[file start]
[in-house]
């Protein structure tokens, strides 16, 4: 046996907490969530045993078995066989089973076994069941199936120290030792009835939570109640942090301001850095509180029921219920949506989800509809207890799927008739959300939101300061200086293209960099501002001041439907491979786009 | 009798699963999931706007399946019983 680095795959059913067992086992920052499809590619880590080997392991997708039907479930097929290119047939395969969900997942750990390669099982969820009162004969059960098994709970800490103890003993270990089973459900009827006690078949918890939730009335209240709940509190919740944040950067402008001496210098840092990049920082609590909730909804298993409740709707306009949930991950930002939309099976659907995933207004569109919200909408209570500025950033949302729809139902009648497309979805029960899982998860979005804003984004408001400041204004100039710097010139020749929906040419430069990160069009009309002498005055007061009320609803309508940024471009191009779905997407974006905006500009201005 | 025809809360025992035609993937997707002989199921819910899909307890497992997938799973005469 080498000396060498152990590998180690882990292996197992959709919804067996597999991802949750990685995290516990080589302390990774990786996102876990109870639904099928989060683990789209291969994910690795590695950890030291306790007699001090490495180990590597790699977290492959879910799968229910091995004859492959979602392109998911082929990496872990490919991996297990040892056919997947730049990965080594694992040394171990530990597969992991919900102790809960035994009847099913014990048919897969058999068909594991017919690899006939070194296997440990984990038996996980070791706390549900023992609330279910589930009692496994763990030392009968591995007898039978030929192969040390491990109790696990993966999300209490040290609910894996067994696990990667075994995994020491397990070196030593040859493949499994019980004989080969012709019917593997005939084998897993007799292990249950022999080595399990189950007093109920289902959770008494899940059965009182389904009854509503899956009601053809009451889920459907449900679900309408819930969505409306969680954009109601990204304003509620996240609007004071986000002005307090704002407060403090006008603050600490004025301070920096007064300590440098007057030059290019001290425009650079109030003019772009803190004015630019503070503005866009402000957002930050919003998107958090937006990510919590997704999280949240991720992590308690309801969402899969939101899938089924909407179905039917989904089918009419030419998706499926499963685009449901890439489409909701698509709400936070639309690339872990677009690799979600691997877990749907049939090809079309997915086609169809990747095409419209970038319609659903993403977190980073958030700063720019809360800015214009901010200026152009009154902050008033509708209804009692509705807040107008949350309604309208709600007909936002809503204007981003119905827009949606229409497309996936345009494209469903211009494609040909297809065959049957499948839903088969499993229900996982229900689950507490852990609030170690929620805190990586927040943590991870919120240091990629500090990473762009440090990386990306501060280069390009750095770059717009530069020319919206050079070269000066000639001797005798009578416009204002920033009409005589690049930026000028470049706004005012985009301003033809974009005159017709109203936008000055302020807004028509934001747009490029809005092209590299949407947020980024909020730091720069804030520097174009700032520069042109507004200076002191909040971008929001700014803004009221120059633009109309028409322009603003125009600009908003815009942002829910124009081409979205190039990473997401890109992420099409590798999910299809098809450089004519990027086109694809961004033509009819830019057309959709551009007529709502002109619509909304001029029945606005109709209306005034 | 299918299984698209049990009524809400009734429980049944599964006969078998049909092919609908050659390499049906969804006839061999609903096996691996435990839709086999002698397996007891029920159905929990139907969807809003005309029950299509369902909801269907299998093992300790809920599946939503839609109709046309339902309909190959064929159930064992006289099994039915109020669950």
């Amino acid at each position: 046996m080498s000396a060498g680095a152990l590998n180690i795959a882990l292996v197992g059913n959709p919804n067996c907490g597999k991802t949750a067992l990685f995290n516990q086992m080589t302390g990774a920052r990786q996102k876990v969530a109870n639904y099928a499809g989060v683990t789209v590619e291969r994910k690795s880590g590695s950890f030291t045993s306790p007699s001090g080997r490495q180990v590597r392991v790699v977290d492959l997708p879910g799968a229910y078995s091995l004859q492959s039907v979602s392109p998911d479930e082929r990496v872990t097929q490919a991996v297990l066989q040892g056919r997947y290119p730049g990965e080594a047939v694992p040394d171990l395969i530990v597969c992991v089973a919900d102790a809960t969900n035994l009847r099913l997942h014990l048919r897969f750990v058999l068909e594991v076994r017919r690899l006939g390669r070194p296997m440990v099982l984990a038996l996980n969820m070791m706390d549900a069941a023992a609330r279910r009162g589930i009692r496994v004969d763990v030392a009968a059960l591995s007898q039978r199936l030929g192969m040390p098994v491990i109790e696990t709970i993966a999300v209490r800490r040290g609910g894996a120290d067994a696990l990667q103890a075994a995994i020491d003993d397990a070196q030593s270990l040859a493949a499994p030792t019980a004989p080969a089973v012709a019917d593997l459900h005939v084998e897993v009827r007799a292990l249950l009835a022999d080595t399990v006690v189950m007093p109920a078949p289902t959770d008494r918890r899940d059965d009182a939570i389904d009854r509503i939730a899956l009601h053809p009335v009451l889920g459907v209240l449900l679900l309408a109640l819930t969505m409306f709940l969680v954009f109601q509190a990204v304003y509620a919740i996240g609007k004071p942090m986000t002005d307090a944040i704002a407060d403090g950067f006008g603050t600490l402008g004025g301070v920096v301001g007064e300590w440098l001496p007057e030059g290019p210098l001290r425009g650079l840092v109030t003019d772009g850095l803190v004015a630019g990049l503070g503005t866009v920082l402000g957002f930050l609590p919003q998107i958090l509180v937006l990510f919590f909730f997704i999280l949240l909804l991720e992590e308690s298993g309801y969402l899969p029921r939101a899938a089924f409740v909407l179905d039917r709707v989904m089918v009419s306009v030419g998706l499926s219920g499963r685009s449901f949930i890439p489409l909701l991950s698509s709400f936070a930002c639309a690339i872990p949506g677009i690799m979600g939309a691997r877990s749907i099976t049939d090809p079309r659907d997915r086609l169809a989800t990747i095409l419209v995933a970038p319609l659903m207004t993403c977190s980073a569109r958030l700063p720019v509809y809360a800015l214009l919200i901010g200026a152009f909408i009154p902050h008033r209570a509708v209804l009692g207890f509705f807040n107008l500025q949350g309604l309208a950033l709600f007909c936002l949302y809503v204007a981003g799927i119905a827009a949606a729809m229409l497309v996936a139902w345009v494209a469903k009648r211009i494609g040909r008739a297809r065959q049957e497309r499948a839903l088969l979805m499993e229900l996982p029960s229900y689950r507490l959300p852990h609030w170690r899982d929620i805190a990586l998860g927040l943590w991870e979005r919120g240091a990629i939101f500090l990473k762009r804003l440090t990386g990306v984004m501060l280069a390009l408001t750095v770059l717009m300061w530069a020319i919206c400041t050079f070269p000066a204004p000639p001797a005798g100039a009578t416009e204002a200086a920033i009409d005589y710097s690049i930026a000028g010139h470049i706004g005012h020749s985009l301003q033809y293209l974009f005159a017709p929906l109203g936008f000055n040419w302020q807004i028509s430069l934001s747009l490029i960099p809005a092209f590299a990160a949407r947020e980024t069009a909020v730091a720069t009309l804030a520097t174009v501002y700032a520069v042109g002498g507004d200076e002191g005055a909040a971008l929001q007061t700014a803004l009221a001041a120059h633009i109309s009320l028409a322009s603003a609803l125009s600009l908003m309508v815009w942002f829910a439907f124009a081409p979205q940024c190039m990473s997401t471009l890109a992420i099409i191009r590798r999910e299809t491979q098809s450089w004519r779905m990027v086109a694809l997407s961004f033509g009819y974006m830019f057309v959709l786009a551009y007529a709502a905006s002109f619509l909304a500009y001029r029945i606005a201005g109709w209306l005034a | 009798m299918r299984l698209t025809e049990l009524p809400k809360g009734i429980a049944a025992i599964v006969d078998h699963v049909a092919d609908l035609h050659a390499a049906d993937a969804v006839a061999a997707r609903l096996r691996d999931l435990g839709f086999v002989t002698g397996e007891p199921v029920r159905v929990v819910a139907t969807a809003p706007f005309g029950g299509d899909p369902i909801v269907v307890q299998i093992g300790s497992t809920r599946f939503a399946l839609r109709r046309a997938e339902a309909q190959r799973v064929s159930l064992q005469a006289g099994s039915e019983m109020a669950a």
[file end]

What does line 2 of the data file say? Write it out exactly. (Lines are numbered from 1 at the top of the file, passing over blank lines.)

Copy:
């Protein structure tokens, strides 16, 4: 046996907490969530045993078995066989089973076994069941199936120290030792009835939570109640942090301001850095509180029921219920949506989800509809207890799927008739959300939101300061200086293209960099501002001041439907491979786009 | 009798699963999931706007399946019983 680095795959059913067992086992920052499809590619880590080997392991997708039907479930097929290119047939395969969900997942750990390669099982969820009162004969059960098994709970800490103890003993270990089973459900009827006690078949918890939730009335209240709940509190919740944040950067402008001496210098840092990049920082609590909730909804298993409740709707306009949930991950930002939309099976659907995933207004569109919200909408209570500025950033949302729809139902009648497309979805029960899982998860979005804003984004408001400041204004100039710097010139020749929906040419430069990160069009009309002498005055007061009320609803309508940024471009191009779905997407974006905006500009201005 | 025809809360025992035609993937997707002989199921819910899909307890497992997938799973005469 080498000396060498152990590998180690882990292996197992959709919804067996597999991802949750990685995290516990080589302390990774990786996102876990109870639904099928989060683990789209291969994910690795590695950890030291306790007699001090490495180990590597790699977290492959879910799968229910091995004859492959979602392109998911082929990496872990490919991996297990040892056919997947730049990965080594694992040394171990530990597969992991919900102790809960035994009847099913014990048919897969058999068909594991017919690899006939070194296997440990984990038996996980070791706390549900023992609330279910589930009692496994763990030392009968591995007898039978030929192969040390491990109790696990993966999300209490040290609910894996067994696990990667075994995994020491397990070196030593040859493949499994019980004989080969012709019917593997005939084998897993007799292990249950022999080595399990189950007093109920289902959770008494899940059965009182389904009854509503899956009601053809009451889920459907449900679900309408819930969505409306969680954009109601990204304003509620996240609007004071986000002005307090704002407060403090006008603050600490004025301070920096007064300590440098007057030059290019001290425009650079109030003019772009803190004015630019503070503005866009402000957002930050919003998107958090937006990510919590997704999280949240991720992590308690309801969402899969939101899938089924909407179905039917989904089918009419030419998706499926499963685009449901890439489409909701698509709400936070639309690339872990677009690799979600691997877990749907049939090809079309997915086609169809990747095409419209970038319609659903993403977190980073958030700063720019809360800015214009901010200026152009009154902050008033509708209804009692509705807040107008949350309604309208709600007909936002809503204007981003119905827009949606229409497309996936345009494209469903211009494609040909297809065959049957499948839903088969499993229900996982229900689950507490852990609030170690929620805190990586927040943590991870919120240091990629500090990473762009440090990386990306501060280069390009750095770059717009530069020319919206050079070269000066000639001797005798009578416009204002920033009409005589690049930026000028470049706004005012985009301003033809974009005159017709109203936008000055302020807004028509934001747009490029809005092209590299949407947020980024909020730091720069804030520097174009700032520069042109507004200076002191909040971008929001700014803004009221120059633009109309028409322009603003125009600009908003815009942002829910124009081409979205190039990473997401890109992420099409590798999910299809098809450089004519990027086109694809961004033509009819830019057309959709551009007529709502002109619509909304001029029945606005109709209306005034 | 299918299984698209049990009524809400009734429980049944599964006969078998049909092919609908050659390499049906969804006839061999609903096996691996435990839709086999002698397996007891029920159905929990139907969807809003005309029950299509369902909801269907299998093992300790809920599946939503839609109709046309339902309909190959064929159930064992006289099994039915109020669950």